Summer Hazards in the Home

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Summer is the season when you open your blinds and windows to the outdoors. That makes it a great time to enjoy the full potential of your home. It's also the time when bugs start biting, heat becomes an issue and food safety concerns can start rearing their ugly heads. Let's take a look at some ways you can insure that summer at your house is fun and safe for everyone.

Heat and Fire Safety

When it's hot outside, fire can be a hazard -- often because you're looking for an alternative way to cook dinner. Outdoor grilling is hugely popular and even people without grills are getting in on the act by purchasing disposable grills or trying to do the honors over a burner on the stove. If you like grilled fare but aren't a grilling expert:

  • Use grilling equipment only for its intended purpose. Usually this is equipment designed specifically for outdoor use. Never grill in your home, garage, camping tent or other enclosed space unless the equipment you use specifically mentions that it's rated for indoor use.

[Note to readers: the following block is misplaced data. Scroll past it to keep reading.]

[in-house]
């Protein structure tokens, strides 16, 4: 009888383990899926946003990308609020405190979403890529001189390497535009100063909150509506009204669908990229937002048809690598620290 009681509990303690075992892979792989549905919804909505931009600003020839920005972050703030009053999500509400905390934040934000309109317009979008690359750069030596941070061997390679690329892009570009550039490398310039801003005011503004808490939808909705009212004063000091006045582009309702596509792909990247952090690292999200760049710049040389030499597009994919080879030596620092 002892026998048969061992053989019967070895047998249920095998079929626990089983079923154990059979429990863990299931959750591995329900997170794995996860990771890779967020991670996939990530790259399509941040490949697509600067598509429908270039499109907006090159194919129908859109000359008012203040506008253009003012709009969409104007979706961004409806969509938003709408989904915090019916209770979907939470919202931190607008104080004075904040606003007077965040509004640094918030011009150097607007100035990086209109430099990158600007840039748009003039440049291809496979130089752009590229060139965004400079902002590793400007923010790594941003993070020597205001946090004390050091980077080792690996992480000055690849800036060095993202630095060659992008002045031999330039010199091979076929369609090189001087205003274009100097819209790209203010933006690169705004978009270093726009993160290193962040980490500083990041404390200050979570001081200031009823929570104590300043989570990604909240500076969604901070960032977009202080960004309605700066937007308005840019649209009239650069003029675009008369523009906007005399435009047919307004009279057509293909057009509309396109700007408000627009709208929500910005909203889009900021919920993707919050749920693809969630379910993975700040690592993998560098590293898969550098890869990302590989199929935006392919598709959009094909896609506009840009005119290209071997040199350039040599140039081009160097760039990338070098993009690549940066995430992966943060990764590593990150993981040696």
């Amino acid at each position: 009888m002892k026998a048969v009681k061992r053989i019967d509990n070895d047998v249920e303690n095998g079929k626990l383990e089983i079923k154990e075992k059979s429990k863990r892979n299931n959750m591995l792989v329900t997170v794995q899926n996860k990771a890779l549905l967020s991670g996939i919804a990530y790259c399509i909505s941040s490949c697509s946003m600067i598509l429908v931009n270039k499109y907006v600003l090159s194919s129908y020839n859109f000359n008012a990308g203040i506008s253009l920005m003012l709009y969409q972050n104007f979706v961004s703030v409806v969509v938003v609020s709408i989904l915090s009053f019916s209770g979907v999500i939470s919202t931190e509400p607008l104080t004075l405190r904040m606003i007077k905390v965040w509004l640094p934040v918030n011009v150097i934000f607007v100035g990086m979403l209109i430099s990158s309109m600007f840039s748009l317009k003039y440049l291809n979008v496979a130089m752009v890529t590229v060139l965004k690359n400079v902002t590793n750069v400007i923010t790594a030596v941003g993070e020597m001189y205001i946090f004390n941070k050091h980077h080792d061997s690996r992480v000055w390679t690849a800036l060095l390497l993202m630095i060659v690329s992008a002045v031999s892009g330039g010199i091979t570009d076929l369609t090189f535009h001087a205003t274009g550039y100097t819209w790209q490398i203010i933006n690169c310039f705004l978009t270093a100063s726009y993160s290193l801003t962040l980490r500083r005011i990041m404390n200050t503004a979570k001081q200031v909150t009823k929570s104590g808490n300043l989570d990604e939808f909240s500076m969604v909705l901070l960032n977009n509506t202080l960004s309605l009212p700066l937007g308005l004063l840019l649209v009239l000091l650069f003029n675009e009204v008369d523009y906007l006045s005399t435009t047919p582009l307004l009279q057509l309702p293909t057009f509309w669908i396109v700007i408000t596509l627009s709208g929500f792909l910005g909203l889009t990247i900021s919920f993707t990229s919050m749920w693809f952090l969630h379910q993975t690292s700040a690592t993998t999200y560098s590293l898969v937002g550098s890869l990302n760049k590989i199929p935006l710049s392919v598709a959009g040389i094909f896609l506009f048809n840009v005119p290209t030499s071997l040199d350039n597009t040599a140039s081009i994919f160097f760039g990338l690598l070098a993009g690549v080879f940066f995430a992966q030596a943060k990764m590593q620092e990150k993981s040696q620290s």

• Avoid grilling on a wooden surface like a wooden deck.
  • Never grill under an overhang.
  • Read and follow the directions on your equipment and supplies.

Moving some of the cooking chores outdoors makes good sense. Reducing the amount of heat in your home will reduce your cooling bills, extend the life of your refrigerator's compressor and probably make mealtime more fun for everyone.

The flip side of heat is cold, and using cold air to your advantage during the summer months is the key to staying comfortable. You may be tempted to use a fan, series of fans, window air conditioner, dehumidifier or other measures in hot weather. Before you get creative in an attempt to stay cool:

  • Read and follow the directions on your fan or other equipment carefully. Overloading your extension cord or electrical circuit could start a fire.
  • Keep appliance cords away from walkways where children or adults can trip over them or pull equipment off shelves or tables.
  • Never use a fan around water where it could become dislodged and fall into a sink, tub or dish of ice water and become a shock hazard.

Pay attention to these activity related tips, too:

  • If you'll be using fireworks over the summer holidays, make sure to read all directions for safe fireworks displays carefully, and wear eye protection. Never let children use fireworks unsupervised.